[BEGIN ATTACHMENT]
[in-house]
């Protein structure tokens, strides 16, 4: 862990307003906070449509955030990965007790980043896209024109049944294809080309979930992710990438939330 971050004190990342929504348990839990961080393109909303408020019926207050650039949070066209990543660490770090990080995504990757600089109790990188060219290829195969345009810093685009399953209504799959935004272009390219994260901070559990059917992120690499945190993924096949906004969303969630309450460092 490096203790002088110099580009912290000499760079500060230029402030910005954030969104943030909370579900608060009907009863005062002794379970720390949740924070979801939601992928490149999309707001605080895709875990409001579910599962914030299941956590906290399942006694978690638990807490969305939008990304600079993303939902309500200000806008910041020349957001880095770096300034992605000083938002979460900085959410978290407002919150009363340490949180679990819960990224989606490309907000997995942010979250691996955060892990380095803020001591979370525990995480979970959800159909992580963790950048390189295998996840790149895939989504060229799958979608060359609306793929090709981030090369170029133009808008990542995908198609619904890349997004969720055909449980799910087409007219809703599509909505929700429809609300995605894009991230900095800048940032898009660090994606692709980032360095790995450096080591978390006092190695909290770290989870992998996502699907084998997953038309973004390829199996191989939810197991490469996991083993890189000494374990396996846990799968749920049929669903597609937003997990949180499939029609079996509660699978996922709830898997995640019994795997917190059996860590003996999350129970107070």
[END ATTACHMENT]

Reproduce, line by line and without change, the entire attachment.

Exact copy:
[in-house]
């Protein structure tokens, strides 16, 4: 862990307003906070449509955030990965007790980043896209024109049944294809080309979930992710990438939330 971050004190990342929504348990839990961080393109909303408020019926207050650039949070066209990543660490770090990080995504990757600089109790990188060219290829195969345009810093685009399953209504799959935004272009390219994260901070559990059917992120690499945190993924096949906004969303969630309450460092 490096203790002088110099580009912290000499760079500060230029402030910005954030969104943030909370579900608060009907009863005062002794379970720390949740924070979801939601992928490149999309707001605080895709875990409001579910599962914030299941956590906290399942006694978690638990807490969305939008990304600079993303939902309500200000806008910041020349957001880095770096300034992605000083938002979460900085959410978290407002919150009363340490949180679990819960990224989606490309907000997995942010979250691996955060892990380095803020001591979370525990995480979970959800159909992580963790950048390189295998996840790149895939989504060229799958979608060359609306793929090709981030090369170029133009808008990542995908198609619904890349997004969720055909449980799910087409007219809703599509909505929700429809609300995605894009991230900095800048940032898009660090994606692709980032360095790995450096080591978390006092190695909290770290989870992998996502699907084998997953038309973004390829199996191989939810197991490469996991083993890189000494374990396996846990799968749920049929669903597609937003997990949180499939029609079996509660699978996922709830898997995640019994795997917190059996860590003996999350129970107070």